July 30

Home Health Agencies Get Medicare’s Star Treatment

The federal government has released a new five-star rating system for home health agencies, hoping to bring clarity to a fast-growing but fragmented corner of the medical industry where it’s often difficult to distinguish good from bad. Medicare applied the new quality measure to more than 9,000 agencies based on how quickly visits began and how often patients improved while under their care. Nearly half received average scores, with the government sparingly doling out top and bottom ratings. The star ratings come as home health agencies play an increasingly important role in caring for the elderly. Last year, 3.4 million Medicare beneficiaries received home health services, with nurses, aides, and physical and occupational therapists treating them in the home. Medicare spends about $18 billion on the home health benefit, which provides skilled services that must be authorized by a doctor, not housekeeping care that some elderly pay for privately. For both the government and patients, Medicare’s home health visits are one of the least expensive ways to provide care, and the system has been especially susceptible to fraud. Assessing quality is often challenging for patients and their doctors, who must authorize the visits, often just as patients are leaving the hospital.

For the article from Kaiser Health News, click here.

July 27

Associated Press Publishes State-by-State Analysis of Medicaid Expansion Statistics

AP has published a series of reports examining the success of state efforts to expand Medicaid coverage and the financial repercussions. Related stories show projected and actual enrollment figures for the newly eligible Medicaid population in the 30 states and the District of Columbia that have opted to expand the program under the federal Affordable Care Act.

For the article from Kaiser Health News, click here.

July 22

Centers for Medicare and Medicaid Services to Test Concurrent Coverage of Hospice and Curative Care

Terminally ill patients no longer will have to give up curative treatment to receive Medicare-paid hospice care, under a limited new program the CMS will start testing with 140 hospice providers as early as January. The Medicare Care Choices Model, established by the Affordable Care Act, waives the requirement that terminally ill patients must end curative treatment such as chemotherapy to qualify for Medicare hospice coverage. The model, which will run through 2020, will test whether the expanded benefits will convince more patients to enter hospice and whether it improves care, enhances patient satisfaction, and reduces costs. Under the Medicare Care Choices Model, patients can continue to receive curative services such as physical therapy, prescriptions, medical equipment, physician services, and short-term hospital visits for pain or symptom management. Instead of getting a per diem payment, hospices will receive a Medicare monthly payment of $200 to $400 per patient for any hospice care that patients need. Meanwhile, other providers will continue to be able to bill Medicare for curative services. The program will launch in two phases with the first hospices entering in January and a second wave to begin in January 2018.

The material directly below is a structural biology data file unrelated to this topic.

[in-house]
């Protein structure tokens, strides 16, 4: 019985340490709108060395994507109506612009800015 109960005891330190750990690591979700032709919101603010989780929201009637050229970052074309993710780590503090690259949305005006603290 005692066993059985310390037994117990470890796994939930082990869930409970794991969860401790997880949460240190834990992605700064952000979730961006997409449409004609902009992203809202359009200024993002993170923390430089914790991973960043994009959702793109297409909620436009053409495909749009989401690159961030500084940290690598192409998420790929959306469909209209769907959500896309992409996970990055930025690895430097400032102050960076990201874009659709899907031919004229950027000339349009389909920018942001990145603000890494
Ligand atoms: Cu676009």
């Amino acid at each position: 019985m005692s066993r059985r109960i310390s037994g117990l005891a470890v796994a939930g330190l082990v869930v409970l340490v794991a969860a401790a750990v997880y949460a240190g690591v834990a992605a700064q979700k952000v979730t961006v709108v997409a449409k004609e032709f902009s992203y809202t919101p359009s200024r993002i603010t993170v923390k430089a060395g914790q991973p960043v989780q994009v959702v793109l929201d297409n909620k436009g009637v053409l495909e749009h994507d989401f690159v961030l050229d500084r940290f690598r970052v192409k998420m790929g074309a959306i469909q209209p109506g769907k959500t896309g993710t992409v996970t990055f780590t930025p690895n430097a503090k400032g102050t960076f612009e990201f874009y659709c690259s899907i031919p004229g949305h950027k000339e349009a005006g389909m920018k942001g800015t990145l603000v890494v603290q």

For the article from Modern Healthcare, click here.

July 13

94-Year-Old Must Pay Alimony to Offset Ex-Spouse’s Nursing Home Costs

Nebraska’s highest court determines that a 94-year-old husband must pay alimony to his 95-year-old ex-wife in order to help offset her nursing home costs, even if doing so puts his income below the poverty level. Binder v. Binder (Neb., No. S-14-783, June 26, 2015).

Laura and Glen Binder married in 1982. It was a second marriage for both of them and they had no children together. Mr. Binder owned farmland and operated a fertilizer business. Ms. Binder did not work outside the home. In 2012, Ms. Binder moved into a nursing home. Her income did not cover the cost of care, so Mr. Binder contributed the remaining amount.

Mr. Binder filed for divorce from Ms. Binder when he was 94 years old and she was 95 years old. The court dissolved the marriage and awarded Ms. Binder alimony in order to offset her nursing home costs. Mr. Binder appealed, arguing that the amount of alimony was presumptively an abuse of discretion because it drove his income below the poverty level in violation of state child support guidelines.

The Nebraska Supreme Court affirms, holding that the state child support law does not apply because the Binders do not have any minor children. The court concludes that the alimony award is not unreasonable because Mr. Binder has the power to dispose of farmland.